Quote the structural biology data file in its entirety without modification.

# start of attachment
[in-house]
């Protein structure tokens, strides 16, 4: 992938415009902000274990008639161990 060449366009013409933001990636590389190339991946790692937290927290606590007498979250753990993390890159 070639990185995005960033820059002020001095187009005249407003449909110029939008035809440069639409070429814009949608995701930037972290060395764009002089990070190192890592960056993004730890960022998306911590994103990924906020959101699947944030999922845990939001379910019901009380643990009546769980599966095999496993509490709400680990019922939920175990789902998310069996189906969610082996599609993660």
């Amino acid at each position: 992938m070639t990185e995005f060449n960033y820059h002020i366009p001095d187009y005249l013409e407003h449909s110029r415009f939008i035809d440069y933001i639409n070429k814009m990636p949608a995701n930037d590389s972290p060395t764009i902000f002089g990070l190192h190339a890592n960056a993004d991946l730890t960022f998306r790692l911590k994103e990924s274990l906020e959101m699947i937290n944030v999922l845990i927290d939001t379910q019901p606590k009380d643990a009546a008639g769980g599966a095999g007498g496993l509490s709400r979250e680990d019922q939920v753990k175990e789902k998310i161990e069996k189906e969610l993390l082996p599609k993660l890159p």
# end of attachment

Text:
[in-house]
């Protein structure tokens, strides 16, 4: 992938415009902000274990008639161990 060449366009013409933001990636590389190339991946790692937290927290606590007498979250753990993390890159 070639990185995005960033820059002020001095187009005249407003449909110029939008035809440069639409070429814009949608995701930037972290060395764009002089990070190192890592960056993004730890960022998306911590994103990924906020959101699947944030999922845990939001379910019901009380643990009546769980599966095999496993509490709400680990019922939920175990789902998310069996189906969610082996599609993660």
């Amino acid at each position: 992938m070639t990185e995005f060449n960033y820059h002020i366009p001095d187009y005249l013409e407003h449909s110029r415009f939008i035809d440069y933001i639409n070429k814009m990636p949608a995701n930037d590389s972290p060395t764009i902000f002089g990070l190192h190339a890592n960056a993004d991946l730890t960022f998306r790692l911590k994103e990924s274990l906020e959101m699947i937290n944030v999922l845990i927290d939001t379910q019901p606590k009380d643990a009546a008639g769980g599966a095999g007498g496993l509490s709400r979250e680990d019922q939920v753990k175990e789902k998310i161990e069996k189906e969610l993390l082996p599609k993660l890159p």